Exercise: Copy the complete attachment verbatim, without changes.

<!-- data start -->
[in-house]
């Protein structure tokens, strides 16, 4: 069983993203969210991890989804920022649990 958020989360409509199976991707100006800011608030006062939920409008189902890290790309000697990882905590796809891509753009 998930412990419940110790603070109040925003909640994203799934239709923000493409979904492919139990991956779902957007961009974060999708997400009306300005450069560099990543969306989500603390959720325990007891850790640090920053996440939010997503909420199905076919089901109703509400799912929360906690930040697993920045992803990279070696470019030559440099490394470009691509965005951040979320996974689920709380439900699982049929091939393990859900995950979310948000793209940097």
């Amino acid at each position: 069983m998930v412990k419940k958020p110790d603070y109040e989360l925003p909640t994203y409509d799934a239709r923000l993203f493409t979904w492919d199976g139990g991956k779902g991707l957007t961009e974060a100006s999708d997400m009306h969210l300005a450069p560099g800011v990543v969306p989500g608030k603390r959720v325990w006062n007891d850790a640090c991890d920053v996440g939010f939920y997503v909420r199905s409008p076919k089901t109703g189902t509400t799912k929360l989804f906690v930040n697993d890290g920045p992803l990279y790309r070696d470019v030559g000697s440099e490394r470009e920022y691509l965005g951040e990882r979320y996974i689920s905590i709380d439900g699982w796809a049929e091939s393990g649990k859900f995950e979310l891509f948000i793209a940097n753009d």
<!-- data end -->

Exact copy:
[in-house]
């Protein structure tokens, strides 16, 4: 069983993203969210991890989804920022649990 958020989360409509199976991707100006800011608030006062939920409008189902890290790309000697990882905590796809891509753009 998930412990419940110790603070109040925003909640994203799934239709923000493409979904492919139990991956779902957007961009974060999708997400009306300005450069560099990543969306989500603390959720325990007891850790640090920053996440939010997503909420199905076919089901109703509400799912929360906690930040697993920045992803990279070696470019030559440099490394470009691509965005951040979320996974689920709380439900699982049929091939393990859900995950979310948000793209940097």
């Amino acid at each position: 069983m998930v412990k419940k958020p110790d603070y109040e989360l925003p909640t994203y409509d799934a239709r923000l993203f493409t979904w492919d199976g139990g991956k779902g991707l957007t961009e974060a100006s999708d997400m009306h969210l300005a450069p560099g800011v990543v969306p989500g608030k603390r959720v325990w006062n007891d850790a640090c991890d920053v996440g939010f939920y997503v909420r199905s409008p076919k089901t109703g189902t509400t799912k929360l989804f906690v930040n697993d890290g920045p992803l990279y790309r070696d470019v030559g000697s440099e490394r470009e920022y691509l965005g951040e990882r979320y996974i689920s905590i709380d439900g699982w796809a049929e091939s393990g649990k859900f995950e979310l891509f948000i793209a940097n753009d």